Becoming a parent can make your life feel full in a way that you have never experienced before, and to many, it seems like the world shifts into focus when they place that precious bundle in their arms.
Perhaps issues from your own past make you grateful to finally have someone who will love you completely, because surely your child will always be on your side.
And that may well be true.
The love between a parent and child should be special.
And you may well have a child who is always on the same page as you.
But let them be little.
Treat Them Like the Kids They Are
Discuss things that are age-appropriate with them, and don’t expect them to help you carry your adult load, whether it’s emotional baggage or physical responsibilities. (I don’t mean age-appropriate chores, which are good for a child’s develpment.)
Your children didn’t ask to be born, and they certainly didn’t ask to be a go-to choice for a sounding board when you’re struggling in life.
Children are not equipped to be your “person” in that sense.
Choose a safe adult. Let that adult be the recipient of your venting. Let them listen to you rant. They are more capable of dealing with adult stresses and adult emotions.
Better yet, work with a professional therapist who can help you handle your difficulties in the healthiest possible way.
Never Give In to Vicious Insults
And above all, for the love of God, do not verbally bash your husband/wife/partner/ex within earshot of, and definitely not directly to, your child.
When you tell your children that their father/mother is a “jerk” or “irresponsible” or “useless” or “a train wreck” or even worse things, it might escape your notice that you’re bashing what essentially amounts to half of them.
But your child will never lose sight of that fact.
They are made up of just as much of their other parent as they are of you.
So, when you say those things about their other parent, it is personal to them. It is half of them that you are talking about.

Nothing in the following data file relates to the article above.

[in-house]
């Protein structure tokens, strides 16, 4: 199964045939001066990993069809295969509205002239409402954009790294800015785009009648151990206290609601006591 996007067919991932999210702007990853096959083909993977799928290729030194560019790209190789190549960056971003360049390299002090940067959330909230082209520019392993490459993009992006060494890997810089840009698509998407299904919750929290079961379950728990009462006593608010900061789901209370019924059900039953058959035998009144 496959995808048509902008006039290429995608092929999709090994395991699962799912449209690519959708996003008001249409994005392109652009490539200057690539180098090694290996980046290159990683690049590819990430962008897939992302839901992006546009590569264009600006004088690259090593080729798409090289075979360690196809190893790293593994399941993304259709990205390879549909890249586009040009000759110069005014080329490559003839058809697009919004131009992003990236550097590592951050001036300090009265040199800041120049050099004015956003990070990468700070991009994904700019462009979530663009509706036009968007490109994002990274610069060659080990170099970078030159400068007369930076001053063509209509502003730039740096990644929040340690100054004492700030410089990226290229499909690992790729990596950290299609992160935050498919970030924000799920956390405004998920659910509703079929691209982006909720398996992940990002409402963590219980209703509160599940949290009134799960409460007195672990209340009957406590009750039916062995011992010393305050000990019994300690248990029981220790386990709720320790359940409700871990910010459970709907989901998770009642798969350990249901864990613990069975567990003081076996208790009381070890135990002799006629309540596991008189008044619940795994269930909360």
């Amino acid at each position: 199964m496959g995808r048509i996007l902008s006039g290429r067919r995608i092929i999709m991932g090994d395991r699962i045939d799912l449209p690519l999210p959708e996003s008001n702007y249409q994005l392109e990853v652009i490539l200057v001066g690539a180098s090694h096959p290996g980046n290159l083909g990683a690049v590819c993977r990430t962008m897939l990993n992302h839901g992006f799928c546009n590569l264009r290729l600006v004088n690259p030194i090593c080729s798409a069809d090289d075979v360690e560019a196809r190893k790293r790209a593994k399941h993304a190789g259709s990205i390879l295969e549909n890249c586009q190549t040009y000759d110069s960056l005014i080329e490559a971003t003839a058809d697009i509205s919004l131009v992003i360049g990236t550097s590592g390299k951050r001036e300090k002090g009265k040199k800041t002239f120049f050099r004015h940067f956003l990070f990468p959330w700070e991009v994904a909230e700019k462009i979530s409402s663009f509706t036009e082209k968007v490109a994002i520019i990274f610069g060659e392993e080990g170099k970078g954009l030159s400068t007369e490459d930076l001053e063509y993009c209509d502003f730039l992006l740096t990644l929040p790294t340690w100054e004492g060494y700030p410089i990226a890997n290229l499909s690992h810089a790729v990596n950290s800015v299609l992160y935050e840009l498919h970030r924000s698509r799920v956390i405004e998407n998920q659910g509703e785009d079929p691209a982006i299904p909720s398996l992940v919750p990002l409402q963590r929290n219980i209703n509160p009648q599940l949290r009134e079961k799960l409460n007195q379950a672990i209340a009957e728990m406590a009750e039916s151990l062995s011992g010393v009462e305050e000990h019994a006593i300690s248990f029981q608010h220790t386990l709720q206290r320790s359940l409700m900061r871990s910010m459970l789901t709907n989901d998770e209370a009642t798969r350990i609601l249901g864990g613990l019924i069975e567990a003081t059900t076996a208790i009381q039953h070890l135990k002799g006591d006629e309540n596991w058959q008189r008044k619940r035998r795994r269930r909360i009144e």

Life is hard.
Relationships are hard.
You will get mad at their other parent, no doubt. There is no avoiding it, whether you are still a couple or have gone your separate ways.
And when you are mad at them, you may accidentally say something unkind about them to or in front of your kids.
That’s not the end of the world, but make sure you follow it up with an apology to your child, as well as something positive about their other parent. (There is always something good you can say — even if you need to dig deep and be creative.)
No Child Should Feel Self-Hatred
And never, ever consistently demoralize or insult the other half of your children.
It may well keep them on “your side.” But if it makes them hate their other parent, that in itself is emotionally and psychologically damaging to them, but if you succeed in doing that, you have also taught them to hate themselves.
Studies have found that there is almost no end to the issues you can cause for your children by engaging in this type of behavior, which is often referred to as parental alienation.
Conflict with Parents
Poor Body Image
Poor Eating Habits
Weight Loss/Weight Gain
Disheveled Living Space
Poor Executive Function (Disorganization)
Feelings of Isolation
Increased Use of Technology as an Escape
Lack of Friends
Sibling Conflict (Including Violence)
Heightened Fantasy Life
Diminished Attention Span
Social Identity Problem
Conflicts in Peer Relationships
This Is Serious
Clearly, this is no small matter.
You may feel no loyalty to your child’s other parent, but I’m confident that at least most, hopefully all of us, as parents, would never do anything to deliberately damage our children.
This is an area that we can all work on, no matter our circumstances, and one that we clearly all need to be aware of, whether we are living together as a family with their other parent or no longer have a personal relationship with them.
The relationship between your child and their other parent is one that will never end, as long as your child is alive, even if the other parent has chosen not to be a part of the child’s life.
Nothing changes the fact that your child is made up of 50% the other person.
Being mindful of that is a must.
Please, be the adult in this situation. Put your children first by never engaging in trash-talking their other parent.
This post was previously published on medium.com.
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